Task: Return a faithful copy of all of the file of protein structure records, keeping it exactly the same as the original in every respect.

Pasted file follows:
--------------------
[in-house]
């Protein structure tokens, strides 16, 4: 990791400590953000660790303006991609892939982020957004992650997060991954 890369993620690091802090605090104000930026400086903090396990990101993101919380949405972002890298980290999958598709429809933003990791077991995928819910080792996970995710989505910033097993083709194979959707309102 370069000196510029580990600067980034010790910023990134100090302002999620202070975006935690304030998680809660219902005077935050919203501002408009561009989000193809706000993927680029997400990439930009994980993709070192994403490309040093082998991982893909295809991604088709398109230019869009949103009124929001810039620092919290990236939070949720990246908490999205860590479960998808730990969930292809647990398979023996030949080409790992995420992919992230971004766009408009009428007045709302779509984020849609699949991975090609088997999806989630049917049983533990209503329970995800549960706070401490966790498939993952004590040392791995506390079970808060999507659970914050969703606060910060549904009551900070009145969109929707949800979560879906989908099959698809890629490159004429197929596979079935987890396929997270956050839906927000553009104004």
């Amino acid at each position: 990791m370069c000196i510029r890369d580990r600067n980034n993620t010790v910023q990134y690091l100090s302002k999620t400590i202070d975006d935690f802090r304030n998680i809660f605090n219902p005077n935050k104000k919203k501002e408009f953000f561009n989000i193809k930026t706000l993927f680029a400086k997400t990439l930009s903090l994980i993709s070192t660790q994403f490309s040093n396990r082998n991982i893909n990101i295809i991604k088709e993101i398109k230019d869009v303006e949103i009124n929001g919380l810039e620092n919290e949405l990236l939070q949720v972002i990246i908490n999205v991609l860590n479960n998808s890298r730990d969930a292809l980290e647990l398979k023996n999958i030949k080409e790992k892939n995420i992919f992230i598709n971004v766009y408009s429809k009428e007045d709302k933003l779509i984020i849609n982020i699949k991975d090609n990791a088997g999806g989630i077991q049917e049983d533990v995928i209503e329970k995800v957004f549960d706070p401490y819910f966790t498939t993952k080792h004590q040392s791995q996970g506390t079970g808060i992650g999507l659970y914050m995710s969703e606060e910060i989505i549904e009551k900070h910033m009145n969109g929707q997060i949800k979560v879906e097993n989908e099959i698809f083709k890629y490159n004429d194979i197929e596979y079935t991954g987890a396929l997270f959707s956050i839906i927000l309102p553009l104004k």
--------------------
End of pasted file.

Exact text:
[in-house]
């Protein structure tokens, strides 16, 4: 990791400590953000660790303006991609892939982020957004992650997060991954 890369993620690091802090605090104000930026400086903090396990990101993101919380949405972002890298980290999958598709429809933003990791077991995928819910080792996970995710989505910033097993083709194979959707309102 370069000196510029580990600067980034010790910023990134100090302002999620202070975006935690304030998680809660219902005077935050919203501002408009561009989000193809706000993927680029997400990439930009994980993709070192994403490309040093082998991982893909295809991604088709398109230019869009949103009124929001810039620092919290990236939070949720990246908490999205860590479960998808730990969930292809647990398979023996030949080409790992995420992919992230971004766009408009009428007045709302779509984020849609699949991975090609088997999806989630049917049983533990209503329970995800549960706070401490966790498939993952004590040392791995506390079970808060999507659970914050969703606060910060549904009551900070009145969109929707949800979560879906989908099959698809890629490159004429197929596979079935987890396929997270956050839906927000553009104004």
């Amino acid at each position: 990791m370069c000196i510029r890369d580990r600067n980034n993620t010790v910023q990134y690091l100090s302002k999620t400590i202070d975006d935690f802090r304030n998680i809660f605090n219902p005077n935050k104000k919203k501002e408009f953000f561009n989000i193809k930026t706000l993927f680029a400086k997400t990439l930009s903090l994980i993709s070192t660790q994403f490309s040093n396990r082998n991982i893909n990101i295809i991604k088709e993101i398109k230019d869009v303006e949103i009124n929001g919380l810039e620092n919290e949405l990236l939070q949720v972002i990246i908490n999205v991609l860590n479960n998808s890298r730990d969930a292809l980290e647990l398979k023996n999958i030949k080409e790992k892939n995420i992919f992230i598709n971004v766009y408009s429809k009428e007045d709302k933003l779509i984020i849609n982020i699949k991975d090609n990791a088997g999806g989630i077991q049917e049983d533990v995928i209503e329970k995800v957004f549960d706070p401490y819910f966790t498939t993952k080792h004590q040392s791995q996970g506390t079970g808060i992650g999507l659970y914050m995710s969703e606060e910060i989505i549904e009551k900070h910033m009145n969109g929707q997060i949800k979560v879906e097993n989908e099959i698809f083709k890629y490159n004429d194979i197929e596979y079935t991954g987890a396929l997270f959707s956050i839906i927000l309102p553009l104004k």